MORGANTOWN, W.Va. – Bankrupt Patriot Coal Corp. agreed Thursday to become the first U.S. coal operator to phase out and eventually stop all large-scale mountaintop removal mining in central Appalachia under an agreement reached with three environmental groups that sued over pollution from several West Virginia operations.
St. Louis-based Patriot said the proposed agreement allows it to postpone as much as $27 million in expenses into 2014 and beyond, improving its liquidity and the likelihood it can successfully emerge from Chapter 11 protection as a viable business.
Mountaintop removal is a highly efficient but particularly destructive form of strip mining unique to West Virginia, Kentucky, Virginia and Tennessee. Coal companies blast apart mountain ridge tops to expose multiple coal seams. The resulting rock and debris is dumped in streams, creating so-called valley fills.
The deal comes as Patriot tackles litigation that must be resolved during those proceedings. The terms would be binding on any subsidiaries it sells or spins off.
Presented to U.S. District Judge Robert Chambers in Huntington for consideration, the agreement came out of water pollution lawsuits filed by the Sierra Club, Ohio Valley Environmental Coalition and West Virginia Highlands Conservancy.
The continuation or expansion of large-scale surface mining is no longer in Patriot’s best long-term interests, President Ben Hatfield told the judge.
“Patriot Coal recognizes that our mining operations impact the communities in which we operate in significant ways,” he acknowledged, adding the agreement will reduce the company’s environmental footprint.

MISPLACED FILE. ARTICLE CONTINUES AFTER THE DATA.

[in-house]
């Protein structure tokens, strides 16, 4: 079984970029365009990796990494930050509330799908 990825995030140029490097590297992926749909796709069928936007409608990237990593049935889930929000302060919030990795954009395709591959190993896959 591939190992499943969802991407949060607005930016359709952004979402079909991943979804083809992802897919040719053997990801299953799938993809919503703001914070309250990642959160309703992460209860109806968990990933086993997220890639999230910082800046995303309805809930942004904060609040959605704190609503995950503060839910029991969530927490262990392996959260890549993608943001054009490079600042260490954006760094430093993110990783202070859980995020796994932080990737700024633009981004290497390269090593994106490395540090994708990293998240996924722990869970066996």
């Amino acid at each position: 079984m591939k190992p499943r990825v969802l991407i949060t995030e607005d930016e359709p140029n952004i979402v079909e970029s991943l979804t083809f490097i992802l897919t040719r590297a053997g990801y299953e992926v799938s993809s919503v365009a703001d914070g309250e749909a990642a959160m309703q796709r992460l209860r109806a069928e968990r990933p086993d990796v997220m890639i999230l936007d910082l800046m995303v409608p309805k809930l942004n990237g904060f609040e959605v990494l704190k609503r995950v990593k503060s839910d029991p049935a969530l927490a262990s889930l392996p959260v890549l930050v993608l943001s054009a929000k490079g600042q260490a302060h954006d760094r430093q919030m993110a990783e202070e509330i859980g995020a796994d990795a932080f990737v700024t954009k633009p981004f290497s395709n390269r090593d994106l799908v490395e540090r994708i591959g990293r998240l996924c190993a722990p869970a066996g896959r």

In exchange for phasing out mountaintop removal and agreeing to caps on the amount of coal it produces from strip mining, Patriot gets additional time to install selenium treatment systems at several mines. The pollution control technology was required under previous legal settlements.
Patriot is one of the largest mountaintop removal operators in the region.
Michael Brune, executive director of the Sierra Club, called the agreement a historic moment in the fight against what he called an “abhorrent” form of mining.
“Patriot Coal may be the first company to cease mountaintop removal mining, but because of the tireless efforts of committed volunteers and community organizations, it certainly won’t be the last,” he said.
But word of the deal concerned the United Mine Workers of America, even though it appears there will be no immediate job losses. The union is battling Patriot to maintain pension and health care benefits for retirees as the company reorganizes.
“Coal mining has always been an occupation of continuous change, whether it’s technological change, changes in mining methods, changes in markets, or changes in regulations,” President Cecil Roberts said. “Companies have always made strategic decisions based on those changes and workers are left to live with the consequences. That is what has happened here.”
People who live near the operations complain about not only property damage but also health problems they believe are related to the dust and water pollution the operations create. Whether the practice should continue has been the source of intense conflict in West Virginia, where surface miners depend on it for their livelihoods.
The agreement caps the amount of coal that Patriot can mine from surface operations at 6.5 million tons in 2014, falling to 5 million tons in 2017. By January 2018, the amount is limited to no more than 3 million tons a year.